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CDC Evaluation of Brain Heart Infusion Agar Plates Containing 6 μg of Vancomycin Per ml To Detect Vancomycin-Resistant Strains of Staphylococcus aureus

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Centers for Disease Control and Prevention (CDC), Department of Health and Human Services (DHHS).

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Notice of an evaluation study and request for public comment.


This notice announces a study to evaluate the effectiveness of Brain Heart Infusion Agar plates containing 6 μg of vancomycin (BHI-V) per ml to detect Vancomycin-resistant Staphylococcus aureus.

The CDC would like manufacturers of BHI-V to submit a total of 120 agar plates, 40 plates each of three different lots of BHI-V agar, for testing. The protocol is available on request.

The purpose of this study is to validate the use of BHI-V agar plates, which are currently approved by the Food and Drug Administration in the United States for detecting vancomycin-resistant Enterococcus species, for detecting vancomycin-resistant Staphylococcus aureus.


Comments on the CDC Evaluation of Brain Heart Infusion Agar plates containing 6 μg of vancomycin per ml to detect Vancomycin-resistant strains of Staphylococcus aureus must be received in writing on or before September 13, 2004.

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Dr. Roberta Carey at (404) 639-3032, e-mail:, prior to 4 p.m. on Friday, September 7, 2004.

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Comments should be submitted to Dr. Roberta Carey, Centers for Disease Control and Prevention, National Center for Infectious Diseases, Division of Healthcare Quality Promotion (C-16), 1600 Clifton Rd., NE., Atlanta, GA 30333, or via e-mail:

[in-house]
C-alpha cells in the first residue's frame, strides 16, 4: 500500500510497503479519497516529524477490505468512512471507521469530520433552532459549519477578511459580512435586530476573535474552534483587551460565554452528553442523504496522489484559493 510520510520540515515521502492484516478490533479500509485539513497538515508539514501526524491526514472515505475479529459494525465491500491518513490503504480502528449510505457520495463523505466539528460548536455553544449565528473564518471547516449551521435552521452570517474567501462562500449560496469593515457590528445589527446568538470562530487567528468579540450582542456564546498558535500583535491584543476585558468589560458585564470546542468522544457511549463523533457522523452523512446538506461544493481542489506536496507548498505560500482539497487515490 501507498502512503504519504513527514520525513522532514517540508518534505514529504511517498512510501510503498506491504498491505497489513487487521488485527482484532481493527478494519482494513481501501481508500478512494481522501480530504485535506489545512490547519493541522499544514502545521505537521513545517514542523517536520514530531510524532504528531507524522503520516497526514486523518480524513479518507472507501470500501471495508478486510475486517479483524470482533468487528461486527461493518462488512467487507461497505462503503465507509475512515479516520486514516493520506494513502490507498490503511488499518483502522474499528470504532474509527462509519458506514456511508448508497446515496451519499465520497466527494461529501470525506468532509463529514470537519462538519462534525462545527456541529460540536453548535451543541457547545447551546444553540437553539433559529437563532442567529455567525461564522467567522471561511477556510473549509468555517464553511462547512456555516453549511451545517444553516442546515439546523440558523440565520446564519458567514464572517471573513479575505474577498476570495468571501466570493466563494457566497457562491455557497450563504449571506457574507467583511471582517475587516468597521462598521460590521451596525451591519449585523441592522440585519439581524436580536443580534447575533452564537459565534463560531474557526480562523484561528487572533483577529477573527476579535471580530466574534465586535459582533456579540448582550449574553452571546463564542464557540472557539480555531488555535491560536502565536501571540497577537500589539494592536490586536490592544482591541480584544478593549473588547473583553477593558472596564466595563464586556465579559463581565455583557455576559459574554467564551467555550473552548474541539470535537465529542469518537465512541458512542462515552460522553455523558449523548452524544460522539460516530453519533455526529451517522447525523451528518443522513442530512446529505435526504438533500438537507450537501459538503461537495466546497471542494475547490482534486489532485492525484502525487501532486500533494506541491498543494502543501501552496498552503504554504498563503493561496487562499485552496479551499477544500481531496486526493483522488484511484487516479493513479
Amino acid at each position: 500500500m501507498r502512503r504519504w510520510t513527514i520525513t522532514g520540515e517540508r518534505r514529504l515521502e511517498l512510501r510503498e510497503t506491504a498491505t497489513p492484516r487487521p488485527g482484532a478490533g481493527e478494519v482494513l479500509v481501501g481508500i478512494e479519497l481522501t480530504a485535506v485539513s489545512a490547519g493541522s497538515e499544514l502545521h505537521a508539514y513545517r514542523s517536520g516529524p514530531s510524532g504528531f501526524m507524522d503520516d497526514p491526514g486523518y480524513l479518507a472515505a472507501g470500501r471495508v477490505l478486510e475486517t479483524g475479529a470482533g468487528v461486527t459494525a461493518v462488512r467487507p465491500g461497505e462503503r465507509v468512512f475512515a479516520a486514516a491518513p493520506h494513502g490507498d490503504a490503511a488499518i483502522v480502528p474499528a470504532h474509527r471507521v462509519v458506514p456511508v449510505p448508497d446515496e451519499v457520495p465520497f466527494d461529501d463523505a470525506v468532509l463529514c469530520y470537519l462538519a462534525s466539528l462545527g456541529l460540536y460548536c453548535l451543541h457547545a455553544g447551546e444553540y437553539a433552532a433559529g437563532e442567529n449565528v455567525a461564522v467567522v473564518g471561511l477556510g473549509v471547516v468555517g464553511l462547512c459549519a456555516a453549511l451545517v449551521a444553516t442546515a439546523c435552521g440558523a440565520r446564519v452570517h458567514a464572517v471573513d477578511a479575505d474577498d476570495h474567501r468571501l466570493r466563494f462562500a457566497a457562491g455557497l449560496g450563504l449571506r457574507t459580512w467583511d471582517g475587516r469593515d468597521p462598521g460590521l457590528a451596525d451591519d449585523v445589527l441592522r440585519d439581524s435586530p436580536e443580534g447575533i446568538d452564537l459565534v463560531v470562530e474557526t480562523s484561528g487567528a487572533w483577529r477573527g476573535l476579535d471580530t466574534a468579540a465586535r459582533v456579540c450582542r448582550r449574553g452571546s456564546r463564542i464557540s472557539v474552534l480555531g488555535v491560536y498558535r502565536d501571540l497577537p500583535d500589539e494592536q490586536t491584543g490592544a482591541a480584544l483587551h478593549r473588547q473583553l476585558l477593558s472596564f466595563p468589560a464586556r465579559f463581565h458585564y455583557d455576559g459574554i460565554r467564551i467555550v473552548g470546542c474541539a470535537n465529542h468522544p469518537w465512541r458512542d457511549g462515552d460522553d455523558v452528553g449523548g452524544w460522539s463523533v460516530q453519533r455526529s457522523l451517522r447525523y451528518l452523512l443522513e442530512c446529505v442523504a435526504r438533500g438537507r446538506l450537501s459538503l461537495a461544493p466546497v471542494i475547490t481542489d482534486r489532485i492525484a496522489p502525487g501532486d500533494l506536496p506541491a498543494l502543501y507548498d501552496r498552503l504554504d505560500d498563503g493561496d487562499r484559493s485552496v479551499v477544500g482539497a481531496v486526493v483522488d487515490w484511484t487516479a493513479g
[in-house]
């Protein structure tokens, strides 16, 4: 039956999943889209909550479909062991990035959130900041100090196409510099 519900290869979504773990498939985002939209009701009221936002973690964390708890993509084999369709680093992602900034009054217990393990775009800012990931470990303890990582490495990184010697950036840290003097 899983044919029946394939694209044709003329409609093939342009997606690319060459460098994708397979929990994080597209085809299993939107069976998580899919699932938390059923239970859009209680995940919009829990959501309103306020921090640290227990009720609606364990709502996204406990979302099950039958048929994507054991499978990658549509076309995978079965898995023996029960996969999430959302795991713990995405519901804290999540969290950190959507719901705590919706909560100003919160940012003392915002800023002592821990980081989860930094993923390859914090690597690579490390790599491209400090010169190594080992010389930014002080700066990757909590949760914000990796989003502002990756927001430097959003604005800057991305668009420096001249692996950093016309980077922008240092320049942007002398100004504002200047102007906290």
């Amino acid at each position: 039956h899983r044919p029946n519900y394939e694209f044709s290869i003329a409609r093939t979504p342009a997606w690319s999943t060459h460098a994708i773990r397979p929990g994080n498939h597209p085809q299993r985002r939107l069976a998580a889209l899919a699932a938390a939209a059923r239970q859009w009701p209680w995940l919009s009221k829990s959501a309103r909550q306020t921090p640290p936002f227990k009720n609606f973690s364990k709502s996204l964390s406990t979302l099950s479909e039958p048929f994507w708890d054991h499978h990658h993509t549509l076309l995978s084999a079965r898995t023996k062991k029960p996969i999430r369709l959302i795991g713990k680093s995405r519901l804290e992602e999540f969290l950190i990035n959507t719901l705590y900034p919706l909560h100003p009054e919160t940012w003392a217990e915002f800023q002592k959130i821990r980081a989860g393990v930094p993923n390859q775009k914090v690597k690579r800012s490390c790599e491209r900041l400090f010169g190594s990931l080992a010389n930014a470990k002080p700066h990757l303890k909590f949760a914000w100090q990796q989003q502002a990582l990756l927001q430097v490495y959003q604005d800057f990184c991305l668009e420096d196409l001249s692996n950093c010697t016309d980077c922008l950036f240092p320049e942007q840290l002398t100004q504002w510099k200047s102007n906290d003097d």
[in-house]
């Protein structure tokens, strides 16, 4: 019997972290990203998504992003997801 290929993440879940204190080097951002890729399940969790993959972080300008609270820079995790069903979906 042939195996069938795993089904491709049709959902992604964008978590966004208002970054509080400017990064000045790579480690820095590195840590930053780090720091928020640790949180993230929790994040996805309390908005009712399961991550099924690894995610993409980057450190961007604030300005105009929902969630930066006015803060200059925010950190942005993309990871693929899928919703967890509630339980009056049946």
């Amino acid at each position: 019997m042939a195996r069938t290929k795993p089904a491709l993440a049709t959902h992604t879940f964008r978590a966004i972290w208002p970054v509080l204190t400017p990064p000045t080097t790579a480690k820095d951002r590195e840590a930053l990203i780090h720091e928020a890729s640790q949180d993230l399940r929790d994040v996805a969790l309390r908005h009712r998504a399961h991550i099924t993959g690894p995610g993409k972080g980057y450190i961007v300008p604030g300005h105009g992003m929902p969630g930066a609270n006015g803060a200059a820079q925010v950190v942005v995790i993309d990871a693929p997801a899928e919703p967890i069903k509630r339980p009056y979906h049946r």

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Strains of Staphylococcus aureus that are resistant to the antimicrobial agent vancomycin pose both clinical and public health concerns. Such strains are difficult to treat and have the potential to spread broadly in healthcare settings causing outbreaks of infection. The first fully vancomycin-resistant isolate of S. aureus (VRSA) was isolated from a patient in Michigan in June 2002. A second isolate of VRSA was recovered from a patient in Pennsylvania in September 2002. Unlike the first isolate, resistance in the second isolate was difficult to detect in clinical laboratories using automated antimicrobial susceptibility testing methods. A third VRSA was recovered recently in New York (2004). This isolate also was not detected as fully resistant to vancomycin on initial testing with automated laboratory methods. To enhance the capability to detect VRSA, the CDC proposes that clinical microbiology laboratories inoculate a BHI-V agar plate with colonies of S. aureus, particularly methicillin-resistant strains of S. aureus, in conjunction with routine methods of antimicrobial susceptibility testing. Since the BHI-V plate is currently approved by FDA only for use with Enterococcus species, the reliability of these commercial media for S. aureus needs to be established. The CDC proposes to evaluate, free of charge, all commercially prepared BHI-V currently approved for distribution in the United States. The CDC requests that 120 plates, 40 plates each of 3 different lots of BHI-V agar, be provided to CDC by the manufacturers of these products. The data generated by CDC will be shared with FDA. Those manufacturers who wish to label their product for use with S. aureus can request review of these data by contacting Sally Selepak at 301-594-2096 in the Division of Microbiology, FDA. The study is to be initiated on September 13, 2004.

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Dated: July 9, 2004.

James D. Seligman,

Associate Director for Program Services, Centers for Disease Control and Prevention.

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[FR Doc. 04-15912 Filed 7-13-04; 8:45 am]